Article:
1. Charge appropriately for your qualifications, skill and experience. If you have undertaken training to develop your practise and skills, you have invested in yourself.  This needs to be reflected in your price.  Charge appropriately for your qualifications, skill and experience.  The more qualified, skilled and experienced you are, the higher your fees. It has nothing to do with where you live, what age or subject you teach, or what gender you identify as. Charge appropriately for your qualifications, skill and experience and this starts to raise us, and our profession, up.
  2. Recognise that you are worthy and deserve to be paid appropriately for your service. I tutor because I wholeheartedly believe in the importance of education and love supporting children in their learning – giving them opportunities and a brighter future.  But not at the expense of my wellbeing – physical, mental and financial.  I can’t support them properly if my needs are not being met.  It’s basic Maslow’s hierarchy of needs, but the system only wants us to apply it “to the children”. 

Just because the service we provide is for children, it doesn’t mean we should charge less than for services for adults. This comes from the toxic positivity of “doing it for the children”.  What this phrase actually means is, “do everything you can for the children, at all costs to yourself.  The child is more important than you in every way.”  This is not true and dangerous.  The most important person in a classroom?  A qualified teacher.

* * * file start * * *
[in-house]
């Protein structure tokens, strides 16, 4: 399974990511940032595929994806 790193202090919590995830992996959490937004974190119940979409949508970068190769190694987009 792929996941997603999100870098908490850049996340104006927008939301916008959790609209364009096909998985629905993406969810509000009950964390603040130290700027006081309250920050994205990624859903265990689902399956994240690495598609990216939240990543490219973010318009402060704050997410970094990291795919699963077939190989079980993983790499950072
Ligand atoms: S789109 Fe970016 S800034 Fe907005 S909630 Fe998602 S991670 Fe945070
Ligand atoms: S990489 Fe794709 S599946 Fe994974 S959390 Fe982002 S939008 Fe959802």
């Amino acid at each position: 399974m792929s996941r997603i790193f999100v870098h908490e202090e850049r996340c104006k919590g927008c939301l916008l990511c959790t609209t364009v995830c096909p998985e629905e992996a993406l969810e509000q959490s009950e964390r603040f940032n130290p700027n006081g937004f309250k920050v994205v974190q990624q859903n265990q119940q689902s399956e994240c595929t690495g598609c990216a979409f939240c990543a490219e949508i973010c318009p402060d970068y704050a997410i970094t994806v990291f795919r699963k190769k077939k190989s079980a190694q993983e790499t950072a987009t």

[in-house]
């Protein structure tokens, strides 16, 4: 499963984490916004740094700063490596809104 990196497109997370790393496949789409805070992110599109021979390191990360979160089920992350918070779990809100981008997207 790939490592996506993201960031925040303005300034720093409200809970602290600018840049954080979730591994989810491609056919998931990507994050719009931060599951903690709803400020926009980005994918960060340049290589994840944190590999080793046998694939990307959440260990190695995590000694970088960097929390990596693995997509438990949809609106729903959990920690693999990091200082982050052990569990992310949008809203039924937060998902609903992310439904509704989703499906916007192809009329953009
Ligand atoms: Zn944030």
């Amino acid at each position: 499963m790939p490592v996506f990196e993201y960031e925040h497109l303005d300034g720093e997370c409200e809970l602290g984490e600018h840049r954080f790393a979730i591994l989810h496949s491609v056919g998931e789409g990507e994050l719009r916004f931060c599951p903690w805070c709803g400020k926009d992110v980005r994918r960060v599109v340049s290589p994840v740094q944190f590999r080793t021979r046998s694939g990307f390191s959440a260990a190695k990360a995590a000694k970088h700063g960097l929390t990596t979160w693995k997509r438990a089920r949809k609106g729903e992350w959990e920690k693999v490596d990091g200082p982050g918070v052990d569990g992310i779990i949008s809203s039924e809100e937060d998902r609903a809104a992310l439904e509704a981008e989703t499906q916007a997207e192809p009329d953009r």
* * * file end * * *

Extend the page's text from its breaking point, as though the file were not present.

Charging well and being caring are not mutually exclusive

Caring professions are essential (as the pandemic and recent strike action highlights), and women are drawn to them, yet because of the patriarchal conditioning around this type of work which really took hold during the Industrial Revolution, women continue to be undervalued and receive lower pay.

And when we become tutors, either self-employed or via an agency, we don’t appear to be questioning the chronically low hourly rates, compared to other professions which require equally qualified and highly-skilled people to do them well; or the amount of work we do for free through the normality of charging by the hour (read why I don’t charge by the hour here). By continuing to work in this way we continually undervalue ourselves and our profession, perpetuating the problem.

By charging well for my service I’m saying:

This service is important

This service delivers life-changing transformations

This service requires a high level of training and skill

I deserve to be paid well for my qualifications, skill and experience, regardless of my gender.

I’m going to finish with a quote from Phillipa Perry, psychotherapist and author, taken from the podcast “The Kindness Economy by Mary Portas”:

“It’s culturally implanted that we [women] do the caring and we need to change the culture… I think caring should be as valued as a trait, in men, and in women, as much as being able to add up is.”